The Luxurious Lives of Preferred Travelers

The exalted lives of the preferred customers
Jonathan Nouri's favorite wine will be waiting for him wherever in the world he checks in Photograph by Mathew Scott for Bloomberg Businessweek

As president of Lucini Italia, a premium olive oil brand based in Miami, David Neuman frequently shuttles back and forth between Tuscany and South America. Neuman is a million-mile flier with United Air Lines and a Platinum-level member of Starwood Hotels & Resorts, the international luxury chain (it includes Westin, Sheraton, and W Hotels), with whom he has spent more than 1,000 nights across 40 countries. Three years ago, in an effort to lure more customers like Neuman, Starwood devised a test program wherein a select group of a few thousand of its preferred guests was given their own personal concierge, available to them 24 hours a day—and not just when they’re staying at a Starwood hotel, but anytime. Starwood dubbed them “Ambassadors,” and assigned one to Neuman. Neuman’s Ambassador is named Sharon, and he calls her “my angel.”

Sharon earned her wings by planning trips like one to Bangkok that offers a glimpse of the lifestyle afforded to hard-core travelers like Neuman. “I’d gone to Thailand to go to cooking school, and had spent the first week living in a remote hut in Chiang Mai, in Northern Thailand,” Neuman says. “I was dirty and tired and very nervous about arriving in Bangkok at night by myself, because I’d never been there before and knew only that the airport is far away from downtown.” Beyond the destination, he had given no instructions, leaving Sharon to arrange “a relaxing getaway.” All he was told is that he would be greeted at the airport.

“It was murderously hot, even at midnight,” he recalls. “But I walked out of the airport, and an air-conditioned limousine was waiting for me. Inside was a beautiful hostess in native dress who had prepared face towels soaked in Evian and offered me chilled sparkling water. She asked if I had any questions or if she could arrange any tours for me. I said that it was late, and what I really wanted was to get to my room.” When he arrived at the Royal Orchid Sheraton in Bangkok, the general manager was waiting curbside. “He said, ‘Please follow me, Mr. Neuman.’ They’d already checked me in and whisked away my bags. An elevator was being held for me by a doorman, and we went straight to the top, to the Presidential Suite. Everything was perfectly tailored to my needs: The lights were dimmed, there were extra pillows and toiletries, plates of chilled seafood and fruit. After the hostess had finished the tour of my suite, she offered to draw me a bath. I slept like a baby that night. When they brought me breakfast the next morning, the chef knew I liked my egg whites cooked hard. In the end, I didn’t want to leave the hotel and see Bangkok. I didn’t want anything to ruin the experience.”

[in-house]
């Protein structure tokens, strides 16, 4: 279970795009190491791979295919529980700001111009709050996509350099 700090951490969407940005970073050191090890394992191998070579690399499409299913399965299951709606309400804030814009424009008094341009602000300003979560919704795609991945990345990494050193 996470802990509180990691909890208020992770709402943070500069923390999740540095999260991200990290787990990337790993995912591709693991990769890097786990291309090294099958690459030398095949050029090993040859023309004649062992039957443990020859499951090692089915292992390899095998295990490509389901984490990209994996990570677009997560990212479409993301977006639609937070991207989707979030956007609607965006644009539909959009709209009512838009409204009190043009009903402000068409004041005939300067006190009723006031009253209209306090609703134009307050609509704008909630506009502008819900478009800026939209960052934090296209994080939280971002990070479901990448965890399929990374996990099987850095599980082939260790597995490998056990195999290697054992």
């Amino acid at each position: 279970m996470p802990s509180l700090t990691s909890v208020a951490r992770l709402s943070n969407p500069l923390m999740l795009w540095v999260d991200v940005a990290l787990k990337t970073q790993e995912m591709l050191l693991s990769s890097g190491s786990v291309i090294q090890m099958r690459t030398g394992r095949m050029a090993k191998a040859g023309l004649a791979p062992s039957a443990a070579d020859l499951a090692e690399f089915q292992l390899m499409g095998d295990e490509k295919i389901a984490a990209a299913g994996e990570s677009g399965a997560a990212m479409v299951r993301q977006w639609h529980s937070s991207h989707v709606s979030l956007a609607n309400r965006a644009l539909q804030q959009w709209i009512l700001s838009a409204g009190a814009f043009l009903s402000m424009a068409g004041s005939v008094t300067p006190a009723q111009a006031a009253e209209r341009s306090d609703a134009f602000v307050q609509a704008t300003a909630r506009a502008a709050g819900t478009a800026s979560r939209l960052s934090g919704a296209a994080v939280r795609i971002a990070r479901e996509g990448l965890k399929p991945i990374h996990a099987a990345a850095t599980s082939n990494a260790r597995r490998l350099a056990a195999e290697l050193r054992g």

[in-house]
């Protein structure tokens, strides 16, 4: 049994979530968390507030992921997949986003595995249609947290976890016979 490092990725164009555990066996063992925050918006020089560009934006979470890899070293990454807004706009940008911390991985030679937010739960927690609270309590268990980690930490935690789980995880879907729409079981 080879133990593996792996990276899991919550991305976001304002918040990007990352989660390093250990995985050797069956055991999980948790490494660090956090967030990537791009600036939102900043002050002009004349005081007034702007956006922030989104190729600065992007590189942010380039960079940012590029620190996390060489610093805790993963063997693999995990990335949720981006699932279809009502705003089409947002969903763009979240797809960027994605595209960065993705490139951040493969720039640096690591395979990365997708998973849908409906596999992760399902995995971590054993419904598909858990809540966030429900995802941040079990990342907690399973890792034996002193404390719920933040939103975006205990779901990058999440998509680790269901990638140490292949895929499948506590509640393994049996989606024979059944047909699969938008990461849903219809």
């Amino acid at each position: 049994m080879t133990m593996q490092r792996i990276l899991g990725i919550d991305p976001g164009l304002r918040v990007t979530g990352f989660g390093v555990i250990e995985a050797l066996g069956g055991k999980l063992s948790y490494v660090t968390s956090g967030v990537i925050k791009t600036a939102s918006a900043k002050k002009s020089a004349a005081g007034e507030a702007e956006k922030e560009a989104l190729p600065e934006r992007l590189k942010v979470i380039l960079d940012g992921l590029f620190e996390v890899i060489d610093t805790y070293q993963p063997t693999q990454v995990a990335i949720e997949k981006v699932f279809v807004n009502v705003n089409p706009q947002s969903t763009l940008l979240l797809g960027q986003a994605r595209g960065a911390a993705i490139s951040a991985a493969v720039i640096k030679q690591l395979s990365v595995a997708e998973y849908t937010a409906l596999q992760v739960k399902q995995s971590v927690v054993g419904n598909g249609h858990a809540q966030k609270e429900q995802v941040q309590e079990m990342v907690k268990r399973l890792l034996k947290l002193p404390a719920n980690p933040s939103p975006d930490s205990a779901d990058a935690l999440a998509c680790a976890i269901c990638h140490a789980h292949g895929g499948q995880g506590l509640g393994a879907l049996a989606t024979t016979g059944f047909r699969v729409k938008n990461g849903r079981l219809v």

Elite travelers like Neuman are the most sought-after in the world, and hotels and airlines compete vigorously to attract them. “Our top 2 percent of travelers are responsible for 30 percent of our profit,” says Starwood Chief Exective Officer Frits van Paasschen. A single “mega-traveler,” as Starwood has branded them—“road warrior” connotes stress and exhaustion—yields as much revenue for the company as 50 ordinary guests. In February the company augmented its preferred guest program with a new set of features informed by its study of elite travelers. Guests who reach Gold status (10 stays or 25 nights in a year) or Platinum status (25 stays or 50 nights in a year) for five years will be awarded lifetime membership in that category. Anyone who stays 75 nights in a year can check in and check out anytime, day or night. And those who stay 100 nights will be awarded the ultimate luxury of being assigned a personal Ambassador.

Traveler loyalty programs have been around since 1981, when American Airlines introduced AAdvantage in recognition of how important high-frequency, high-yield business travelers had become to its bottom line. A few years later, hotel chains led by Holiday Inn and Marriott followed suit. These programs quickly proved popular with customers—too popular, in fact, to justify the rewards they offered. According to, notching as few as 75 stays entitled one to a pair of round-trip airline tickets to Europe or a week’s stay in a Paris hotel. Practically anyone could live, or at least travel for a week, like James Bond.

That model proved unsustainable. In the late 1980s, many chains scaled back their level of generosity. But for international luxury chains such as Starwood, which launched the Starwood Preferred Guest program in 1999, the economics made sense. So, too, for others like Hilton Hotels & Resorts and its HHonors program, and the Leading Hotels of the World and its Leaders Club. Even luxury brands that initially held out, such as the Ritz-Carlton Hotels, now offer loyalty plans. But true mega-travelers hold Platinum status with multiple hotels and airlines, so perks like bottled water and Internet access did not assure their loyalty. “The points and the free nights and the schwag are all great,” Neuman says, “but it’s the service and the concern about me that makes the difference.”

Offering elite guests exclusive “experiences”—the industry buzzword—became the new coin of the realm, the idea being that these were more difficult for competitors to copy. Hotels began tempting favored members with Super Bowl tickets, backstage access to Bruce Springsteen concerts, and behind-the-scenes tours of the Vatican. The Leaders Club arranged a sojourn to a 16th century Tuscan villa where guests could tour private wine cellars and go truffle hunting. The Global Hotel Alliance, a collection of 14 smaller brands (including Omni and Kempinski), offers everything from Maldivian drumming lessons to private classes with an International Chess Master to the opportunity to train Beluga whales in British Columbia or wear the native attire of Myanmarese ethnic tribes and visit the local crocodiles.